The neighbors dog is just way too interested. At first it was really cute, she is part border collie and she seemed to want to herd them around, but she is also part bird dog which makes me think she is trying to herd them into a corner for a snack. I am not sure that we are ready to find out which it is so for now they will have to stay in their run until I get brave or build a pen that we can move to different areas in the yard.

Saturday, May 22, 2010

Good Friends...Good Fun...Good Crawfish

We have been trying for quite a while to have a group over for supper at our house since we have moved in. On Thursday we hosted a crawfish boil for some of the people that work for Matt and some of our friends and neighbors. This was our first official gathering at the new house and despite the looming clouds and intermittent rain it seems like everyone had a really good time. We cooked about 75 pounds of crawfish along with lots of potatoes, corn, mushrooms and onions. The vegetables soak up the seasoning that the crawfish are boiled in and it gives them a really good spicy flavor.

The boys really enjoyed themselves. Nathan has been to crawfish boils before back home in Louisiana and probably ate his share and mine. Noah and Jacob on the other hand have never been to a boil before and had lots of fun catching and chasing crawfish in the yard. I was amazed at how brave they were. Neither of them had any second thoughts about sticking their hands into the pot of live crawfish to catch and play with them.

Eating it was a different story, though. they were not too sure about them. It was a little funny. Noah liked eating them, but didn't want to have to peel them. He mostly made a meal off of the corn and potatoes. Jacob on the other hand was positive that he didn't want to have anything to do with eating those bugs on the table, but every time you handed him a tail and he didn't know where it came from he would eat it and ask for more.

Unfortunately, after everything got cooking I put my camera down so that it didn't get rained on or fall into the pot and forgot to take pictures of the actual supper.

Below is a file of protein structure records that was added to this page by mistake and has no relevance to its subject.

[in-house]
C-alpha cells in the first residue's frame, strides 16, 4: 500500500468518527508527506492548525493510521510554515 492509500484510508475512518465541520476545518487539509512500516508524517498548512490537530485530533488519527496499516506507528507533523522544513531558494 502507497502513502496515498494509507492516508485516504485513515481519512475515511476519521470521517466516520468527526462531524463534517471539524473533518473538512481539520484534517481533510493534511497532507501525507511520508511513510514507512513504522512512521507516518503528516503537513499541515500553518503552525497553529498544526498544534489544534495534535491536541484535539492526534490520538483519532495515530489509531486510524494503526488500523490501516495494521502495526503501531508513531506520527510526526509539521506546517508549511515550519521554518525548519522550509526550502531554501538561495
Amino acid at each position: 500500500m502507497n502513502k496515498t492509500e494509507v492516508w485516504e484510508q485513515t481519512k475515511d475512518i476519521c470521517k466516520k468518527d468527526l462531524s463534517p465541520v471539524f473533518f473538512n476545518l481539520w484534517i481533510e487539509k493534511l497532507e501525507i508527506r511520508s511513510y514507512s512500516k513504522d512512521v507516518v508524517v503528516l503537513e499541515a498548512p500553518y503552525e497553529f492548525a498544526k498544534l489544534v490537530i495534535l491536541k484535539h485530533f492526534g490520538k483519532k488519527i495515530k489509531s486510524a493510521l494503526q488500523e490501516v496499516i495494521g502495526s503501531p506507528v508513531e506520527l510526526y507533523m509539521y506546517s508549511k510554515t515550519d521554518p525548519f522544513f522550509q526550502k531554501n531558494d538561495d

Tuesday, May 18, 2010

Garden Update

We have been working hard to make sure that the garden is well established before the baby comes. It has been quite a task, lots of plants have been put into the ground, but so far it has been a fight to get them established. Now that the warm weather is here to stay, it seems like things are coming along lots better. The squash is really beginning to take off. The tomato and cucumber plants were struggling for a while, but now seem to be catching up with a little boost of fertilizer. The lettuce seems to be perking up a bit, but the onions still seem to be behind in spite of the extra help. Although the green beans and yellow wax beans that were planted are producing some beans, they flowered way too early to let the plants establish themselves, so they will have to be replanted soon also to be able to have another crop of beans. Last week I planted watermelon and cantaloupe seeds, but it seems like most of them have been eaten by a critter of some sort. I will wait a few more days to see if at least a few seeds escaped the feast. In the next couple of weeks I am hoping to get some eggplant and pepper plants into the ground. My neighbor was nice enough to help clear out a part of our property and we now have quite a large place to plant more stuff and we are in the process of creating a shared garden up on the hill.

Sunday, May 16, 2010

What's coming up in the yard

It has been lots of fun watching and waiting to see what the previous owners have in the flower bed and around the yard. From the end of summer last year when we looked at the house I noticed several herbs, what I thought was strawberries(turned out to be wild strawberries), and lots of dead/dying annual plants. Since the start of spring we have had several types of daffodils, a couple of types of iris, dasies, roses, azaleas, a couple of different types of fig trees, a plum tree, mullberry trees, dogwood trees, lots of muscadine vines, maybe a couple of wild cherry trees, I'll know for sure when the fruit ripens. There are also a couple of trees that flowered early in the spring, but I forgot to mark them to see what they were...maybe I'll remember next year.

Friday, May 14, 2010

Our Big Little Harvest

When we moved into our house we noticed plants that looked quite a bit like strawberries. I have been waiting to find out exactly which kind and it seems like we have a crop of wild strawberries. They are sweet, tart and flavorful little berries...very little berries; a pint container can probably hold more than fifty to seventy. The plants are beautiful, they have deep green rather large leaves that grow in an upright form that almost shade the flowers and berries that grow on shorter stems closer to the ground in clusters that may have as many as ten or fifteen berries on them, but they are not much bigger than blueberries or raspberries. The berries are lots of fun to pick, and very tasty. We have been picking them for a few weeks now, and really enjoying the flavor, but I do not think that we will have enough to do anything with them except eat them fresh. They would make an excellent jam if there were enough of them. The boys are having lots of fun picking them and eating them right out of the yard. My guess is that the previous owners used these plants as ground cover to keep the weeds down in the flower bed. I am hoping to keep them growing in the future and maybe add some of the regular strawberries also. They don't appear to grow in the same way as the regular strawberries, they don't seem to have runners so I am not too sure how to make sure that new plants will continue to grow. I will have to watch them as the season progresses to see if runners form.